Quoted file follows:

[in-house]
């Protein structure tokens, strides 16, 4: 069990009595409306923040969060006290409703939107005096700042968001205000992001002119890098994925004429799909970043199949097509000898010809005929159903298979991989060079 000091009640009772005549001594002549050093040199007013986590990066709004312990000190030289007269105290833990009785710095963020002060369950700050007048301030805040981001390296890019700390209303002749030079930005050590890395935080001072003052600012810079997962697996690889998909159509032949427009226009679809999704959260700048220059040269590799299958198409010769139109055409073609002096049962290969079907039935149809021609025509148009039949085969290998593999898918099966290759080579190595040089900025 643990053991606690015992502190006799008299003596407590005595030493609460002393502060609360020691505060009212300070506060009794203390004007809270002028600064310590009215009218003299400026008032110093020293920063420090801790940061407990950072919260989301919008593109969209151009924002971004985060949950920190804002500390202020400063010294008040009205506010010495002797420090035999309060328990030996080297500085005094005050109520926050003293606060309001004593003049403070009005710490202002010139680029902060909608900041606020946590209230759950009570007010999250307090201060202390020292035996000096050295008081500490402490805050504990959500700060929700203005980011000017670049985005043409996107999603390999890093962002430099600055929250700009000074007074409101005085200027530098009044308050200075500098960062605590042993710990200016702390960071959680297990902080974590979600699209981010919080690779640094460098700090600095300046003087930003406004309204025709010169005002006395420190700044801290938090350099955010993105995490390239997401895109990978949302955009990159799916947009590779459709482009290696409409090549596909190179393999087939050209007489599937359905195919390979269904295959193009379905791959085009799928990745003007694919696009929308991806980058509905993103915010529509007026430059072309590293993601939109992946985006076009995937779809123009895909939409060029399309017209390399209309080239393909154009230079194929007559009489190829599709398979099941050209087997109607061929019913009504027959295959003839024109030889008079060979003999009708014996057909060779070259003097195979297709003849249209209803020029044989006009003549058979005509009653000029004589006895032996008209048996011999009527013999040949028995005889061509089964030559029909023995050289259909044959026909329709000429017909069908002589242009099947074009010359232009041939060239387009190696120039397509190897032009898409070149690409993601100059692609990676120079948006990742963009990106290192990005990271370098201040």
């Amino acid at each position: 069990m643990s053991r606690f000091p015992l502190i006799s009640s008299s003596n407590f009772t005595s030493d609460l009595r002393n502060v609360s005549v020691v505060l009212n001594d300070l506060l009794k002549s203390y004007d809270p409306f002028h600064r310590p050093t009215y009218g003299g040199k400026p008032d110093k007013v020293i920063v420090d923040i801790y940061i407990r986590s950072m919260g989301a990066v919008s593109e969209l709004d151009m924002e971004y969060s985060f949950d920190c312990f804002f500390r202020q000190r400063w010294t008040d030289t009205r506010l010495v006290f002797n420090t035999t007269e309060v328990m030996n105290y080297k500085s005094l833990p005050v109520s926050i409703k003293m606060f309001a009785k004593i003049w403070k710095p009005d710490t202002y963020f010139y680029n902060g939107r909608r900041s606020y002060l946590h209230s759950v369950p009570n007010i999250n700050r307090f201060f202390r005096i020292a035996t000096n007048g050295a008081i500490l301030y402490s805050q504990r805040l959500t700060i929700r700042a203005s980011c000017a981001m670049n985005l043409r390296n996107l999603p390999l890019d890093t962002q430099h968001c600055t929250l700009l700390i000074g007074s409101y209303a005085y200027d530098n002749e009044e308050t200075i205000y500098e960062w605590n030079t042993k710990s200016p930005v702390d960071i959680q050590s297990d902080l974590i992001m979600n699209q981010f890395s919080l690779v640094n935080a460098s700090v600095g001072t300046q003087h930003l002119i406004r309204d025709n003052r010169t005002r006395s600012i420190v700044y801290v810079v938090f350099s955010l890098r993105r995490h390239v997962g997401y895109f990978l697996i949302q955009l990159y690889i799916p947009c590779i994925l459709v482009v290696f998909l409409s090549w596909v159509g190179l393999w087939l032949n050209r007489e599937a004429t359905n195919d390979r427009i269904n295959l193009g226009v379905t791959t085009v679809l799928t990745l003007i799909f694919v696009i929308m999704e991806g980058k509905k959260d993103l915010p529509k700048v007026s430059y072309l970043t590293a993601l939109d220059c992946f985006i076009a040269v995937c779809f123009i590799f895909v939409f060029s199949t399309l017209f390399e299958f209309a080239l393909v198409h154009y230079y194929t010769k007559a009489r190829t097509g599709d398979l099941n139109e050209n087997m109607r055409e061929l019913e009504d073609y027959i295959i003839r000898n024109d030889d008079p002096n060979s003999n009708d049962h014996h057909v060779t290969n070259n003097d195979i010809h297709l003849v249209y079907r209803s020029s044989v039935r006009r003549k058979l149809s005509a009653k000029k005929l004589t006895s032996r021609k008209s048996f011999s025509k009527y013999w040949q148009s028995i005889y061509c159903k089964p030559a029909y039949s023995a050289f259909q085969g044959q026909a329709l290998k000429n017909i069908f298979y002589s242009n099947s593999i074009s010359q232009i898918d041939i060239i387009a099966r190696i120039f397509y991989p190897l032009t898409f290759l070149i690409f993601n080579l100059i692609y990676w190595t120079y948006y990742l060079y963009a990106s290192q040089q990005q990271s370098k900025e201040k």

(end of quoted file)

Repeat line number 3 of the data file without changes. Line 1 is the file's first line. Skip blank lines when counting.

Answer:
């Amino acid at each position: 069990m643990s053991r606690f000091p015992l502190i006799s009640s008299s003596n407590f009772t005595s030493d609460l009595r002393n502060v609360s005549v020691v505060l009212n001594d300070l506060l009794k002549s203390y004007d809270p409306f002028h600064r310590p050093t009215y009218g003299g040199k400026p008032d110093k007013v020293i920063v420090d923040i801790y940061i407990r986590s950072m919260g989301a990066v919008s593109e969209l709004d151009m924002e971004y969060s985060f949950d920190c312990f804002f500390r202020q000190r400063w010294t008040d030289t009205r506010l010495v006290f002797n420090t035999t007269e309060v328990m030996n105290y080297k500085s005094l833990p005050v109520s926050i409703k003293m606060f309001a009785k004593i003049w403070k710095p009005d710490t202002y963020f010139y680029n902060g939107r909608r900041s606020y002060l946590h209230s759950v369950p009570n007010i999250n700050r307090f201060f202390r005096i020292a035996t000096n007048g050295a008081i500490l301030y402490s805050q504990r805040l959500t700060i929700r700042a203005s980011c000017a981001m670049n985005l043409r390296n996107l999603p390999l890019d890093t962002q430099h968001c600055t929250l700009l700390i000074g007074s409101y209303a005085y200027d530098n002749e009044e308050t200075i205000y500098e960062w605590n030079t042993k710990s200016p930005v702390d960071i959680q050590s297990d902080l974590i992001m979600n699209q981010f890395s919080l690779v640094n935080a460098s700090v600095g001072t300046q003087h930003l002119i406004r309204d025709n003052r010169t005002r006395s600012i420190v700044y801290v810079v938090f350099s955010l890098r993105r995490h390239v997962g997401y895109f990978l697996i949302q955009l990159y690889i799916p947009c590779i994925l459709v482009v290696f998909l409409s090549w596909v159509g190179l393999w087939l032949n050209r007489e599937a004429t359905n195919d390979r427009i269904n295959l193009g226009v379905t791959t085009v679809l799928t990745l003007i799909f694919v696009i929308m999704e991806g980058k509905k959260d993103l915010p529509k700048v007026s430059y072309l970043t590293a993601l939109d220059c992946f985006i076009a040269v995937c779809f123009i590799f895909v939409f060029s199949t399309l017209f390399e299958f209309a080239l393909v198409h154009y230079y194929t010769k007559a009489r190829t097509g599709d398979l099941n139109e050209n087997m109607r055409e061929l019913e009504d073609y027959i295959i003839r000898n024109d030889d008079p002096n060979s003999n009708d049962h014996h057909v060779t290969n070259n003097d195979i010809h297709l003849v249209y079907r209803s020029s044989v039935r006009r003549k058979l149809s005509a009653k000029k005929l004589t006895s032996r021609k008209s048996f011999s025509k009527y013999w040949q148009s028995i005889y061509c159903k089964p030559a029909y039949s023995a050289f259909q085969g044959q026909a329709l290998k000429n017909i069908f298979y002589s242009n099947s593999i074009s010359q232009i898918d041939i060239i387009a099966r190696i120039f397509y991989p190897l032009t898409f290759l070149i690409f993601n080579l100059i692609y990676w190595t120079y948006y990742l060079y963009a990106s290192q040089q990005q990271s370098k900025e201040k």